Sugar Technology
On-line News

July 2006

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The technical news is clearly dominated by the Queensland smut outbreak; as for the rest, ethanol [or butanol?] is becoming ever more dominant.



As we went to press British Sugar announced the closure of two of its six factories, effective from the end of the next campaign [i.e. early next year]. The two scheduled to close are Allscott and York. Both are on the geographic periphery of the company’s operations so there is no realistic hope for the farmers transferring their deliveries.


Although smut hit the Ord River valley some years ago it has never been found in Queensland – until last month. Smut was detected ‘on three stools’ on a farm about 40 km from Bundaberg early in the month. The problem is that the Queensland varieties have never been selected fro smut resistance due to the absence of the disease but the official message was that such a small outbreak would soon be eradicated.

By mid-month the official message was more cautious and by month-end it seemed that the disease had been found on 20 separate farms [and wild pigs were being blamed for the spread of this wind-borne fungus].

Quite interestingly the effect of the news on the world price can be clearly seen on our occasional chart :

Sugar Price

It has been said that the upturn from 15 to 16.5 US¢/lb would have been much greater if the [non-technical] traders had not realised that the impact would really only bite in 2006-7. What nobody has told them is the length of time it will take to swap out the existing varieties for resistant ones at a commercial level.


The latest attempt to privatise Kinyara in Uganda seems to be foundering. The tendering was always to be a two stage process with technical proposals opened first and then the price envelopes of those passing the first stage being opened later. The technical process eventually started in late May amid quite a lot of political posturing and the price stage was scheduled for June 12. This was subsequently delayed until June 23 and then, as that day loomed, was put off ‘indefinitely’.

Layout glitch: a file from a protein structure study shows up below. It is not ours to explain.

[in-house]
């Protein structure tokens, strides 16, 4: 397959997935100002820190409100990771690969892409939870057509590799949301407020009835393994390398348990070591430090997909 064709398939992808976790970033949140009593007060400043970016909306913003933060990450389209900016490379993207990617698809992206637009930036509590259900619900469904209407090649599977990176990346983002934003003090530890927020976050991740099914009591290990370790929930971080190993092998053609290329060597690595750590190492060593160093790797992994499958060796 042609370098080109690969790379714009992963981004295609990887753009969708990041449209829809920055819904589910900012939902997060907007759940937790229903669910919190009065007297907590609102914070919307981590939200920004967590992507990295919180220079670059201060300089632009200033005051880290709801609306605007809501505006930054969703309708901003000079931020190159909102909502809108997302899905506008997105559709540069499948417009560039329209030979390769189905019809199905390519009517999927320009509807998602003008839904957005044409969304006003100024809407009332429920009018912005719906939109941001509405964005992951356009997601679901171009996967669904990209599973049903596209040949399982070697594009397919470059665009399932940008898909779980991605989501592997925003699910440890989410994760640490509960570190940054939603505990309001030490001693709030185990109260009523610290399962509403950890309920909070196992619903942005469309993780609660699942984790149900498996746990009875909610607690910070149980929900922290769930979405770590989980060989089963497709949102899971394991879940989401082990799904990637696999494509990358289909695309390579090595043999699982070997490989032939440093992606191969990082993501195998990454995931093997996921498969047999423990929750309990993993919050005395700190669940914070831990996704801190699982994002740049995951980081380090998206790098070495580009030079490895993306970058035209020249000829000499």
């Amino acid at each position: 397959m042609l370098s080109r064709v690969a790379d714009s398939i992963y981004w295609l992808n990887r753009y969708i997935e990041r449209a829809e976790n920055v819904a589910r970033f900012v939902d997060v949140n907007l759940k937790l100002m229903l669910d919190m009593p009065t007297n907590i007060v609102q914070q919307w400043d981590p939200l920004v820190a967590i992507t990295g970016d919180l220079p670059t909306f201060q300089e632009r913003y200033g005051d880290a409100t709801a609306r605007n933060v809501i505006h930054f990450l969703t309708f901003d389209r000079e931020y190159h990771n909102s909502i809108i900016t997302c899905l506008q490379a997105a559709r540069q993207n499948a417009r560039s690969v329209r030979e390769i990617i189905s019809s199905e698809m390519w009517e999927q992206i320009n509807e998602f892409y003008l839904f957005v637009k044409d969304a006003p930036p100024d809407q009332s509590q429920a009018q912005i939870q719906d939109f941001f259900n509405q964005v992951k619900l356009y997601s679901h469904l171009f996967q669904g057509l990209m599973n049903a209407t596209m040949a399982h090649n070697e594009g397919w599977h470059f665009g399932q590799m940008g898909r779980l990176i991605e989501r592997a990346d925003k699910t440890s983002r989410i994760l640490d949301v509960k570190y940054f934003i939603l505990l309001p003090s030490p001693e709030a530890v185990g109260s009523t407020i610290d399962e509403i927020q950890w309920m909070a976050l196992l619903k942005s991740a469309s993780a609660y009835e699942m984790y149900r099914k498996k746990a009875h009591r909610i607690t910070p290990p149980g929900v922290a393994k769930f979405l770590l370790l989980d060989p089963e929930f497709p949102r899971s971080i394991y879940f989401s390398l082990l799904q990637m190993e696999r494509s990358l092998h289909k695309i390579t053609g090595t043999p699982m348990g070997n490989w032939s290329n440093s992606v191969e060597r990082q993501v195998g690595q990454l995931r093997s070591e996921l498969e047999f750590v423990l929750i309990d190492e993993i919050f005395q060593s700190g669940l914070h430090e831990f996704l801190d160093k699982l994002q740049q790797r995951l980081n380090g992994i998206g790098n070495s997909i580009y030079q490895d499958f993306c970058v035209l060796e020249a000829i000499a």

The politics surrounding the Kinyara privatisation seemed to be because President Museveni favoured the Madhvani group, owners of the rival Kakira estate, to take over Kinyara. That problem may have gone away however as Madhvani have now announced [albeit sketchy] plans for a brand new sugar mill in the north.


DuPont has entered into a marketing partnership with British Petroleum and a manufacturing agreement with British Sugar – for butanol. It believes that butanol [C4H90H rather than ethanol’s C2H5OH] is a better fuel to blend with gasoline than ethanol [less hygroscopic so transportable by pipeline, blendable in higher concentrations without engine modification and more efficient. The problem seems to be that, at least in the short to medium term, it will have to be made from ethanol which is where British Sugar and its new distillery at Wissington comes in.

DuPont aim to have a biological solution to making butanol by 2010 but it is unclear whether that is also by converting ethanol or whether it is a sugars to butanol route. That might depend on the economics.


It looks as if Cuba won’t even make its target of 1.3 million tons this year, due in part to a late start to crop at at least some of the factories. The country now has only 42 operating factories and two thirds of those started late.

At least there seems to be a plan for some the 114 factories shut down in the last four years : Venezuela has announced plans to buy parts of some of them as the cores of new ethanol plants that it intends to build. At the same time Cuba itself wants to increase its crop to 3 million tons sugar equivalent in order to make ethanol. How is it going to achieve that and find the say $100 million to build the plants?


According to a press release on the wires last month, the Eastern Cape Beet project seems to have survived its death and arisen, phoenix-like, from the ashes as an ethanol project. At least an ethanol based project is more likely to be successful than a sugar based one


TPC, nestling under the southern flanks of Kilimanjaro, is developing well with all of its new equipment now operational. It is poised to increase production by 20% as this year’s crop is about to start, having invested in both field and factory. The company has privatised about five or six years ago when a consortium of Mauritian and French [Reunion] companies purchased 75% of the equity from the government of Tanzania.


The Zambian government is talking up a new $150 million cane sugar project in the north of the country at Luena in the north east of the country. Both Spanish and Indian investors have been mentioned.

There would be a 10 000 ha core estate and 20 000 ha of outgrower land and the target is to produce 250,000 t/a of sugar or sugar equivalent [ethanol has also been mentioned]. Now that the EU’s EBA programme is becoming a reality and with Zambia classified as an LDC, the project should be economic.


Cargill is now backward integrating having just purchased almost two thirds of Cevasa, a sugar and ethanol factory near Ribeirão Preto to the north of São Paulo.

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